But, in the special case where as in FIG. 1', I feed this high density concentrate on to a belt and roller ty-pe drier, I find that a viscosity of 3,000 centipoises is a little too low to cause the concentrate to properly adhere to the under side of the belt. I therefore prefer to so control the process as to obtain a viscosity of between 3,500 and 5,000 centipoises, which is still relatively low, but sufficient, at a density of 72 Brix, to cause the concentrate to effectively stick to the belt, without the necessity of using any additive. I

The viscosity can be controlled in several different ways. One factor is the amount of pressure employed in both the extractor and the juice finisher. Another factor is the exact temperature of the evaporator. Still another is the amount of power applied to the electrode structure, and the rate of flow of the material through the structure, as determined by the speed of the pump. The slower this rate of flow, i. e., the longer the liquid is exposed to the action of the high frequency energy, the higher the viscosity. The applicator 28a spreads the concentrate on the belt in a thin film, as indicated at 31a. The roller or drum 33 is heated, as by means of steam or hot water, to evaporate the water from the film, while the roller or drum 32 is cooled, as by means of cold water, to promote crystallization of the material. The interior of the drier casing is connected by conduit 35 to a vacuum pump to draw off the vapors.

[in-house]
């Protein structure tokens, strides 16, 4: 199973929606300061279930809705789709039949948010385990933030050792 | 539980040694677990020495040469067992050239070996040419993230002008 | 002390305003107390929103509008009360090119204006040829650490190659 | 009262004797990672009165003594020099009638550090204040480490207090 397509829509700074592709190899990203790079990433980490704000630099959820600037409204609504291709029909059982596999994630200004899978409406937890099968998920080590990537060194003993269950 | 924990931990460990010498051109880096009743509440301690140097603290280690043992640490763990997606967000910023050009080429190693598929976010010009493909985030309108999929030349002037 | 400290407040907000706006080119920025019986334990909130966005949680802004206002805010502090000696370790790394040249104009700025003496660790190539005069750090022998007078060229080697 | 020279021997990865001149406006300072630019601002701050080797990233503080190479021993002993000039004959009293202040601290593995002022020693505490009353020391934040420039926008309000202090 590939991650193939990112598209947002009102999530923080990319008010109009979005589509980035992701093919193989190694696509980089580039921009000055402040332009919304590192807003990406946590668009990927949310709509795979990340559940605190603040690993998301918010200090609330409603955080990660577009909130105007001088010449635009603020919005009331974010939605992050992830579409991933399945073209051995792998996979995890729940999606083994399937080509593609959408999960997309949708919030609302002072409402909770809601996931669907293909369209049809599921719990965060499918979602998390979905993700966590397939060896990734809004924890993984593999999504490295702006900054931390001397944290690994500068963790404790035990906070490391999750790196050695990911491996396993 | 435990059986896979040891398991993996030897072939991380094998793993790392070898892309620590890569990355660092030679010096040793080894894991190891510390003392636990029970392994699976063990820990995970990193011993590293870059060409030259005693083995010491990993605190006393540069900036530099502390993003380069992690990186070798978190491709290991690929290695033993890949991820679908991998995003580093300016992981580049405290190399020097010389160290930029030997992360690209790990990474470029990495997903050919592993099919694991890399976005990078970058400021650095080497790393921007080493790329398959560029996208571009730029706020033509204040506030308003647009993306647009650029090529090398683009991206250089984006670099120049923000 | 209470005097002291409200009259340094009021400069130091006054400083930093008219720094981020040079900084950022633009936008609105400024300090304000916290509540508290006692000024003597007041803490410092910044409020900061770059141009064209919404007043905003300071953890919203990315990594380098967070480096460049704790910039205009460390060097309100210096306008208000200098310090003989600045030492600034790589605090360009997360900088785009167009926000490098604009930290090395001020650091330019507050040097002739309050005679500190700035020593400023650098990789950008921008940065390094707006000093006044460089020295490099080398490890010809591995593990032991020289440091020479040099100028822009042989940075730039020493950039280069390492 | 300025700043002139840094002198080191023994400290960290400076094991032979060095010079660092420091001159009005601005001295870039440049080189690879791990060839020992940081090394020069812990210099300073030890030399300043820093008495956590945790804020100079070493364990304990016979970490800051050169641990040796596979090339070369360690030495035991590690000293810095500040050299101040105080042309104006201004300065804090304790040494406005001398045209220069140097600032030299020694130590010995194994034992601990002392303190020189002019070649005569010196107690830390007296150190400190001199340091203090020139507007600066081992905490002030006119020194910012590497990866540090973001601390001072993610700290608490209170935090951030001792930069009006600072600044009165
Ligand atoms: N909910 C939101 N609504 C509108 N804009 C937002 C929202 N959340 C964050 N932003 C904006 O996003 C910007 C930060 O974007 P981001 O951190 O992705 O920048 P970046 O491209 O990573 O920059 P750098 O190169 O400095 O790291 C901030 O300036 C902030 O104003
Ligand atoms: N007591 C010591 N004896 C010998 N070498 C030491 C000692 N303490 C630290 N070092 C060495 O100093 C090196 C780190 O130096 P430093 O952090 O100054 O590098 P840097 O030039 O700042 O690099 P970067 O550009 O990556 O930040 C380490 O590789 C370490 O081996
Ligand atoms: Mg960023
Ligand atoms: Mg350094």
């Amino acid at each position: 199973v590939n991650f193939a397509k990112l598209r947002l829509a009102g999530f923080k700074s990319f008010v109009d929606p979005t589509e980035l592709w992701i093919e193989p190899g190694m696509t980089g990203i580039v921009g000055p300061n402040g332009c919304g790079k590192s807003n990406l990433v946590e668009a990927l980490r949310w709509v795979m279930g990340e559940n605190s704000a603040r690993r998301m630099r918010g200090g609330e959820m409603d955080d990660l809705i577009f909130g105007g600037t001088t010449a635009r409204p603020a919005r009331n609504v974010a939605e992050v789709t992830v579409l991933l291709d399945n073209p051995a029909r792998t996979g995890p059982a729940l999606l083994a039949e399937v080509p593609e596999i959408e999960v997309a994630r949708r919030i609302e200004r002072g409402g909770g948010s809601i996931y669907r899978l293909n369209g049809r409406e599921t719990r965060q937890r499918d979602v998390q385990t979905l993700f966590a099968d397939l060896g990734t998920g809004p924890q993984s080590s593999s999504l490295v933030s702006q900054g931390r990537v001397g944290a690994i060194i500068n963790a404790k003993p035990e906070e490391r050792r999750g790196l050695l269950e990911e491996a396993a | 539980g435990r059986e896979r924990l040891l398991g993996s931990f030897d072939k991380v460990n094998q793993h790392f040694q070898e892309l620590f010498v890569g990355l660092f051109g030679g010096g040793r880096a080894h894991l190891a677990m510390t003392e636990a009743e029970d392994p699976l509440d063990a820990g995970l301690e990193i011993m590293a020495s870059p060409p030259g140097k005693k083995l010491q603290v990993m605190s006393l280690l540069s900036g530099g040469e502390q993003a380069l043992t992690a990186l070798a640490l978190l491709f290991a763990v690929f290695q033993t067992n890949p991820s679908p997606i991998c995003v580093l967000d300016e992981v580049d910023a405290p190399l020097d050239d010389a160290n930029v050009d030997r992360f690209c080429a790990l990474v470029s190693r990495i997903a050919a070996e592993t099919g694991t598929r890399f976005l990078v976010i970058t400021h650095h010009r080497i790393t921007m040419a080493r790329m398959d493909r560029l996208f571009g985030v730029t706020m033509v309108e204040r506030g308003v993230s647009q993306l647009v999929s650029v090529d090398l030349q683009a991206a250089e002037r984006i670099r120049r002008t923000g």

The drying roller on drum 33 is maintained at such temperature as to evaporate the water without injuring the taste or flavor of the concentrate. By virtue of the fact that I start ,with a liquid concentrate of to-" Brix, I am enabled to lower the temperature of the drier drum from about 200 F., usually employed when drying liquid concentrates of .only 55 Brix, to to F. The partially dried product is scraped from the belt by means of a doctor blade 34, and falls into the open upper end of the shell 1 of the electrode structure. The material coming off the belt may have I proceed in a similar manner.

described in connection with citrus juice,

a moisture content of at least 2% to 3%, but, as above described, after passing through the electrode structure and being subjected to the high-frequency electrical energy, the residual moisture is reduced to 1% or less.

The product passes down from the casing 3 through a pipe 36, controlled by a valve 37, into a receptacle 28. When this receptacle becomes filled, the valve 37 is closed, the full receptacle removed, and a new one substituted.